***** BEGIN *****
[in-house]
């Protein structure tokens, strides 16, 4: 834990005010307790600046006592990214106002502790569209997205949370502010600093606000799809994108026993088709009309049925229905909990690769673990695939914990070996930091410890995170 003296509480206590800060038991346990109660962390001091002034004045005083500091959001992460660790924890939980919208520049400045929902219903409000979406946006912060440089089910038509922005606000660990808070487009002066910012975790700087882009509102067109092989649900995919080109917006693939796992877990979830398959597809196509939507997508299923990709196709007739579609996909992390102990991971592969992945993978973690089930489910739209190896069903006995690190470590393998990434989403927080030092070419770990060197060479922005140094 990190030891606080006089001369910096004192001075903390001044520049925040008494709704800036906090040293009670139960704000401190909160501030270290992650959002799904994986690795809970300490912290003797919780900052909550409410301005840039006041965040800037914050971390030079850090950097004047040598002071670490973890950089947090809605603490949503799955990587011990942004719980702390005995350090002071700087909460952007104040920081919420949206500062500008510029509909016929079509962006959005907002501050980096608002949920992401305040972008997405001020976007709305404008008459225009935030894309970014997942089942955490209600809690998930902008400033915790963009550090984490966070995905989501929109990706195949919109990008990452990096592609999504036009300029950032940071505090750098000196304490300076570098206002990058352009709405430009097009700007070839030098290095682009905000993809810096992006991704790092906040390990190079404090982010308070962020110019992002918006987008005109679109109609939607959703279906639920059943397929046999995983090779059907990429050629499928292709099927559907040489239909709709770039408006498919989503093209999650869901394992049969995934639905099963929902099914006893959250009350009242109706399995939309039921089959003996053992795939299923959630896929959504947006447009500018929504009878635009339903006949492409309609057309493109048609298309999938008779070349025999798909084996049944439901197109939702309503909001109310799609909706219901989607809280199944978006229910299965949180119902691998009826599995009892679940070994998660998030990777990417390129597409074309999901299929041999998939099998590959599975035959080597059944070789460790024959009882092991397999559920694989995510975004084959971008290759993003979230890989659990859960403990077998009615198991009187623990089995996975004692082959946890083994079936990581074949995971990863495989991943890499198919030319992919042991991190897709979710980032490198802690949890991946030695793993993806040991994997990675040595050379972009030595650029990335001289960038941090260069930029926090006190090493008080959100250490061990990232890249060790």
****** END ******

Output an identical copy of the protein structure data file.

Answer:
[in-house]
């Protein structure tokens, strides 16, 4: 834990005010307790600046006592990214106002502790569209997205949370502010600093606000799809994108026993088709009309049925229905909990690769673990695939914990070996930091410890995170 003296509480206590800060038991346990109660962390001091002034004045005083500091959001992460660790924890939980919208520049400045929902219903409000979406946006912060440089089910038509922005606000660990808070487009002066910012975790700087882009509102067109092989649900995919080109917006693939796992877990979830398959597809196509939507997508299923990709196709007739579609996909992390102990991971592969992945993978973690089930489910739209190896069903006995690190470590393998990434989403927080030092070419770990060197060479922005140094 990190030891606080006089001369910096004192001075903390001044520049925040008494709704800036906090040293009670139960704000401190909160501030270290992650959002799904994986690795809970300490912290003797919780900052909550409410301005840039006041965040800037914050971390030079850090950097004047040598002071670490973890950089947090809605603490949503799955990587011990942004719980702390005995350090002071700087909460952007104040920081919420949206500062500008510029509909016929079509962006959005907002501050980096608002949920992401305040972008997405001020976007709305404008008459225009935030894309970014997942089942955490209600809690998930902008400033915790963009550090984490966070995905989501929109990706195949919109990008990452990096592609999504036009300029950032940071505090750098000196304490300076570098206002990058352009709405430009097009700007070839030098290095682009905000993809810096992006991704790092906040390990190079404090982010308070962020110019992002918006987008005109679109109609939607959703279906639920059943397929046999995983090779059907990429050629499928292709099927559907040489239909709709770039408006498919989503093209999650869901394992049969995934639905099963929902099914006893959250009350009242109706399995939309039921089959003996053992795939299923959630896929959504947006447009500018929504009878635009339903006949492409309609057309493109048609298309999938008779070349025999798909084996049944439901197109939702309503909001109310799609909706219901989607809280199944978006229910299965949180119902691998009826599995009892679940070994998660998030990777990417390129597409074309999901299929041999998939099998590959599975035959080597059944070789460790024959009882092991397999559920694989995510975004084959971008290759993003979230890989659990859960403990077998009615198991009187623990089995996975004692082959946890083994079936990581074949995971990863495989991943890499198919030319992919042991991190897709979710980032490198802690949890991946030695793993993806040991994997990675040595050379972009030595650029990335001289960038941090260069930029926090006190090493008080959100250490061990990232890249060790």